Two calves were penned up and their mothers hitched to a cart carrying the Lord's ark. By natural laws these cows should have returned to their calves. But they did not re­turn. Instead, they shed many tears because they had to leave their children and never see them again. Still, they went straight toward Beth Shemesh and took the ark home. So the Philistines knew that what had happened to them was no accident; it was the hand of the Lord.

II.  Return to the Lord (7:2-8:22)

First, repent of your sins. Look at verse 2. "It was a long time, twenty years in all, that the ark remained at Kiriath Jearim, and all the people of Israel mourned and sought after the Lord." In the past, wherever the ark was, there God was present with his people. The ark contained the tablets of the Law, that is, the Bible. So when the people were with the ark, they remembered the Law of God and felt that they were like trees planted by streams of water. Even though the ark had re­turned and remained at Kiriath Jearim for 20 years, it was not effective at all to them because they had sinned against  God and did  not repent. Because of their  sins, God did not reveal  his glory  to them. All the people of Israel mourned because they were distressed due to their spiritual thirst.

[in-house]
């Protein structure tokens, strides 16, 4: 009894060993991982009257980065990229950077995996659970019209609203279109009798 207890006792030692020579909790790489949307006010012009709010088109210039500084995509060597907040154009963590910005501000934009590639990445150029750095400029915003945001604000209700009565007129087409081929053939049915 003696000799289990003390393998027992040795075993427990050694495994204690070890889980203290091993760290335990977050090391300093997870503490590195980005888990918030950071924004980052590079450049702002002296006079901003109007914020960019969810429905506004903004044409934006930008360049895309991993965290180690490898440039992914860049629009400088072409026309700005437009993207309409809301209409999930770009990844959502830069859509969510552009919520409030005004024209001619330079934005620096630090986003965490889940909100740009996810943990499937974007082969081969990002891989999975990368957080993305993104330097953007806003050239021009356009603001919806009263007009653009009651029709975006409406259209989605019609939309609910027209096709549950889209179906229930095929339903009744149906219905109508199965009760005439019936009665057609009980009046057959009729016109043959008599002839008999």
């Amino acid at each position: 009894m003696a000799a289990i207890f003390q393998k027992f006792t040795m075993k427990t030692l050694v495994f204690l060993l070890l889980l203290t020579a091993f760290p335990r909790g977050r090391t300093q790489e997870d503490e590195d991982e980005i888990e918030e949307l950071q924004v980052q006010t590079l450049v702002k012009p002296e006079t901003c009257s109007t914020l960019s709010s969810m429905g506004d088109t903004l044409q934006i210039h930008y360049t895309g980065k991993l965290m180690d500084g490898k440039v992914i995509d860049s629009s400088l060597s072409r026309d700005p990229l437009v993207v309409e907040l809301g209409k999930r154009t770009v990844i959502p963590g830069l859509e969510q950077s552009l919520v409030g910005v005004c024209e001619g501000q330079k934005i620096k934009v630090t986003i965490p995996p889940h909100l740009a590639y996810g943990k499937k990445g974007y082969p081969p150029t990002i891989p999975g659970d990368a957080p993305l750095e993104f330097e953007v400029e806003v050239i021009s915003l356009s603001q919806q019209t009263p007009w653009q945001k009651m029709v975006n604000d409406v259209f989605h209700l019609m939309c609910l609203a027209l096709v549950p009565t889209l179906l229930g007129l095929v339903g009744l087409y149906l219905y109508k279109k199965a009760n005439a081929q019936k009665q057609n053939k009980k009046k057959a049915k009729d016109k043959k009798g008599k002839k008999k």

At this time Samuel gave the people clear direction. Look at verse 3. "And Samuel said to the whole house of Israel, 'If you are returning to the Lord with all your hearts, then rid yourselves of the foreign gods and the Ashtoreths and commit yourselves to the Lord and serve him only, and he will deliver you out of the hand of the Philistines.'" They accep­ted his words, confessed their sins and repented at Mizpah, for they were fearful and spiritually thirsty.